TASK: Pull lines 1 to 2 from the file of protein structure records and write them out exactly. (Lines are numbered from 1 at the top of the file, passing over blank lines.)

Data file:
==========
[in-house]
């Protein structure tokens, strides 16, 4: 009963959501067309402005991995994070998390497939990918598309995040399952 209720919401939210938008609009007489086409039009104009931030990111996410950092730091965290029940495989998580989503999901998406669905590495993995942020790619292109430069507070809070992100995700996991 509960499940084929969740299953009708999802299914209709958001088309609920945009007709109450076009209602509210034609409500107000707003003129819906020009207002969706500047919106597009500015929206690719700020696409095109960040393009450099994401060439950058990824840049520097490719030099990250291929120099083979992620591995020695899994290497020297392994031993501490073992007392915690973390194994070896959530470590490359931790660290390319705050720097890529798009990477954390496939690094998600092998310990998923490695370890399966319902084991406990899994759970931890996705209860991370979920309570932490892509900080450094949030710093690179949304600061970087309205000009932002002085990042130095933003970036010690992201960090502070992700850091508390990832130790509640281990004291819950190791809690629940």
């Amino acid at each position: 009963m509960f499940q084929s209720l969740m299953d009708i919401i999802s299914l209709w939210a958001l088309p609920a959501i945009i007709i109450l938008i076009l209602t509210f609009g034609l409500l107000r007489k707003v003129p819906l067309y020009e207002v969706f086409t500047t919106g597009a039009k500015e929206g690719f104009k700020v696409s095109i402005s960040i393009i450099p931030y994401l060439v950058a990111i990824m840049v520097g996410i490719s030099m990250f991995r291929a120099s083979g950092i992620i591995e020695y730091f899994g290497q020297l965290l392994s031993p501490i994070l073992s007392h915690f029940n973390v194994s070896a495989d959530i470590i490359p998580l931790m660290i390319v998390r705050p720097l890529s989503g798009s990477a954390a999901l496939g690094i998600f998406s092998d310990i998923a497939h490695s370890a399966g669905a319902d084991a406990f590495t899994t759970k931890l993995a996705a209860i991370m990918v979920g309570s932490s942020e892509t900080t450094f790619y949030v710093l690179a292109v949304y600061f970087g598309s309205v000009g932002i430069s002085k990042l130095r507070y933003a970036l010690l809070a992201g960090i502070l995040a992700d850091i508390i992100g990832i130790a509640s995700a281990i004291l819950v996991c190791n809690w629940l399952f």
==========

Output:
[in-house]
């Protein structure tokens, strides 16, 4: 009963959501067309402005991995994070998390497939990918598309995040399952 209720919401939210938008609009007489086409039009104009931030990111996410950092730091965290029940495989998580989503999901998406669905590495993995942020790619292109430069507070809070992100995700996991 509960499940084929969740299953009708999802299914209709958001088309609920945009007709109450076009209602509210034609409500107000707003003129819906020009207002969706500047919106597009500015929206690719700020696409095109960040393009450099994401060439950058990824840049520097490719030099990250291929120099083979992620591995020695899994290497020297392994031993501490073992007392915690973390194994070896959530470590490359931790660290390319705050720097890529798009990477954390496939690094998600092998310990998923490695370890399966319902084991406990899994759970931890996705209860991370979920309570932490892509900080450094949030710093690179949304600061970087309205000009932002002085990042130095933003970036010690992201960090502070992700850091508390990832130790509640281990004291819950190791809690629940």